You are on page 1of 10



NEW DELHI: With the growing diversity of operating systems among companies, and the
increasing use of mobile devices, cyber criminals will put a new spin on social engineering by
'malware campaign' under which they will bombard recipients with email that drop virus
According to an internet security software and service provider Trend Micro study on Threat
Predictions for 2011, threat researchers have found that more than 80 per cent of the top
malware use the web to arrive on users' systems and every second, 3.5 new threats are
released by cyber criminals.
During current year, proof of concept attacks against cloud infrastructure and virtualised
systems will emerge.
Diversity of operating systems at the endpoints forces the cyber criminals to focus more on
critical cloud services and server infrastructures.
Further, the report noted that mid-sized companies will be targeted in cyber espionage. The
growth of targeted and localised attacks will continue both against big name brands and critical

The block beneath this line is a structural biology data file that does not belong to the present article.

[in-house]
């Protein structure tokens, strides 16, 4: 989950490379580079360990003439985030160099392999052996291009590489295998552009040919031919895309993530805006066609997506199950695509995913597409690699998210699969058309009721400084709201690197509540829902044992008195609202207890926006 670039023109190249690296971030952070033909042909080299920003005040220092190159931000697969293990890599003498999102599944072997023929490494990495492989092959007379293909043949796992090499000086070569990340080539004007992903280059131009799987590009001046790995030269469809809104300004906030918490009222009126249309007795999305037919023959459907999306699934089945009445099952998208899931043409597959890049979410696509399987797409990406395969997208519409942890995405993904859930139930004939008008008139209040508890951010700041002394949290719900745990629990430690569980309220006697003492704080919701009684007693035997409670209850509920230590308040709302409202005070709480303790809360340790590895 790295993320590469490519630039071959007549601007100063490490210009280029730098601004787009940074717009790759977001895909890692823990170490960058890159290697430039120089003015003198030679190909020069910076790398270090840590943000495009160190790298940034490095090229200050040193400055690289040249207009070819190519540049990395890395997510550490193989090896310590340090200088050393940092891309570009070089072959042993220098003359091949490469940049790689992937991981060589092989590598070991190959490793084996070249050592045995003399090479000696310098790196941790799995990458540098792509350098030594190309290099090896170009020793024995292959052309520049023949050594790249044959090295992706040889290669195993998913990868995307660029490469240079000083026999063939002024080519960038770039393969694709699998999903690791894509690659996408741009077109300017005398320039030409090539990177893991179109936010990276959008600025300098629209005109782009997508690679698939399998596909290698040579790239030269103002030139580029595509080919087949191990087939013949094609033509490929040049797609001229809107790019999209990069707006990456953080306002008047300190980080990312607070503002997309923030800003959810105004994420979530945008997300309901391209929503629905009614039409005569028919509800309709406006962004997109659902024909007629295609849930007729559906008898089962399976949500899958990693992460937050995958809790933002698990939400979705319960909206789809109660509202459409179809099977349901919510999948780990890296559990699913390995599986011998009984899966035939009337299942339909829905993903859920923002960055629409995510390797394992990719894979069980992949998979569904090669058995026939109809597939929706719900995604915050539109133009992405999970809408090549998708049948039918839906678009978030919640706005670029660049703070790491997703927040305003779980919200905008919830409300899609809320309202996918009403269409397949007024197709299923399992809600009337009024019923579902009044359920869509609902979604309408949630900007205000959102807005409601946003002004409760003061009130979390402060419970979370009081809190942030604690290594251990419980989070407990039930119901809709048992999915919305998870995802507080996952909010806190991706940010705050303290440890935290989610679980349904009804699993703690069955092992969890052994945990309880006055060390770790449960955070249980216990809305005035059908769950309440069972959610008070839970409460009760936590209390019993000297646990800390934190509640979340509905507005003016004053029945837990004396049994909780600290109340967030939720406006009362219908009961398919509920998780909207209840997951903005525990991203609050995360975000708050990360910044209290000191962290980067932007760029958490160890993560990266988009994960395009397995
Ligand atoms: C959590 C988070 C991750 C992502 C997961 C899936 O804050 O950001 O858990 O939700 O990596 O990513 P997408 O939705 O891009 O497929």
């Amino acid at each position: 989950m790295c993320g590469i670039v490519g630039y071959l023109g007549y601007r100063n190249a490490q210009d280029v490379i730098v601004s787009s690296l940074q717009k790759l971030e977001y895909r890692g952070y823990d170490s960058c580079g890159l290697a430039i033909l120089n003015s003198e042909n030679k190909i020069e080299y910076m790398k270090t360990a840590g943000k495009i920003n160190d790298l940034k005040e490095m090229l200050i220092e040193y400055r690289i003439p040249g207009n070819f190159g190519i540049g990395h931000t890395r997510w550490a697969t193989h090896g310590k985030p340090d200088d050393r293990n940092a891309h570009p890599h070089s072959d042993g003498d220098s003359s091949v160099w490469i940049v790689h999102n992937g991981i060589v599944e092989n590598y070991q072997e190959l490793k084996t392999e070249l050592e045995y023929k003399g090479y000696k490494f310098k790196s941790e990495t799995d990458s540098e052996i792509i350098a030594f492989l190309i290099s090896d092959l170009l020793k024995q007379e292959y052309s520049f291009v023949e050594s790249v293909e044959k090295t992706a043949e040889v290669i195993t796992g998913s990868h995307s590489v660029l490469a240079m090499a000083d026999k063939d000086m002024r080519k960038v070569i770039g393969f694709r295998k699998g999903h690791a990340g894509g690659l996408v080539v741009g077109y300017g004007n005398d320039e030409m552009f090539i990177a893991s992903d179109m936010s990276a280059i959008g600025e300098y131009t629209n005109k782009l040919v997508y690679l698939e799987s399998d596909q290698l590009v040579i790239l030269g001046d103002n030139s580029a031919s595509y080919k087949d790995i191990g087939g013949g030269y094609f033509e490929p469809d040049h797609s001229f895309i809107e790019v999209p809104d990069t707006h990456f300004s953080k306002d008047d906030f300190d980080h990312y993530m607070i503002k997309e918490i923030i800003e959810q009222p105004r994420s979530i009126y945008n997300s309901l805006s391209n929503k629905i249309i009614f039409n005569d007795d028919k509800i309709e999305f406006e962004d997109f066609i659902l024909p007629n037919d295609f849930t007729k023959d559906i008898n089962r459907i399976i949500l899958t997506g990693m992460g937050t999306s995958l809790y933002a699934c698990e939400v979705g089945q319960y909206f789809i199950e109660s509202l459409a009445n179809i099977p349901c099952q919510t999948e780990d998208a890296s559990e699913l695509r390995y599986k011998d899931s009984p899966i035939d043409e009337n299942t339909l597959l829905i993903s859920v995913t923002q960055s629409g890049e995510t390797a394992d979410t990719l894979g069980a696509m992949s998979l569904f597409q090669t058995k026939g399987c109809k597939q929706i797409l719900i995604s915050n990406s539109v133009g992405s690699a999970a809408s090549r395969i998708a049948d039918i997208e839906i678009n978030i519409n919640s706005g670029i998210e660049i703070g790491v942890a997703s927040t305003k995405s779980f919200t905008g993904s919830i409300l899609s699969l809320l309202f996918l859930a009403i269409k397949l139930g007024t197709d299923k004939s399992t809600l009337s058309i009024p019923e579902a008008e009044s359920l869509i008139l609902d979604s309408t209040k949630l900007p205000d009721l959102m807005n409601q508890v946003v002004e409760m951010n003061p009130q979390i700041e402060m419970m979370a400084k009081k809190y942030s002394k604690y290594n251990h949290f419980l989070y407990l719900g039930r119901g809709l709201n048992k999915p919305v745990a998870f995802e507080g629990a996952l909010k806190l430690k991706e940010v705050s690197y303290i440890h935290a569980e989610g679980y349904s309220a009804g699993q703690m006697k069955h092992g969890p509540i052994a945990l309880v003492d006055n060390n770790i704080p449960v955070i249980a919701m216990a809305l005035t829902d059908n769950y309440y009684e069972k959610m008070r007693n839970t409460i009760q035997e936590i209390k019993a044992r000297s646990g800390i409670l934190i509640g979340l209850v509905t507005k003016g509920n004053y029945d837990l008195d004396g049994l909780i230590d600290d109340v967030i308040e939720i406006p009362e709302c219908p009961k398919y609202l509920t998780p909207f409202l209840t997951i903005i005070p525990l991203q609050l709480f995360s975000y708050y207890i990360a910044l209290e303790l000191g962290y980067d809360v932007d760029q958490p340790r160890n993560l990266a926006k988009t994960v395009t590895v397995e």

Security vendors' brands will also be targeted by criminals looking to cause confusion and
insecurity among users. Vendors will find trouble with local signatures.
Targeted attacks on "unpatchable" (but widely used) legacy systems Windows 2000/Windows
XP SP2, embedded systems like telecom switchboards are expected to alleviate.
Notably, cyber criminals would target mobile device by old malware infections and vulnerable
software applications.

Cyber crime
Organised crime has been quick to take advantage of the opportunities
offered by the Internet, particularly the growth in e-commerce and online
Specialist criminal groups target individuals, small businesses and large
corporate networks to steal personal information in bulk in order to profit
from the compromised data available to them.

Common cyber threats


Phishing: bogus emails asking for security information and personal details


Webcam manager: where criminals takeover your webcam


File hijacker: where criminals hijack files and hold them to ransom


Keylogging: where criminals record what you type on your keyboard


Screenshot manager: allows criminals take screenshots of your computer



Ad clicker: allows a criminal to direct a victims computer to click a specific


Visit our guidance page for consumers for further information on these
threats, and tips on how to combat them.



Distributed Denial of Service (DDOS) attacks

Visit our guidance pages for businesses for further information on Hacking
and DDoS attacks.

The National cyber crime unit (NCCU) is the part of the NCA that helps fight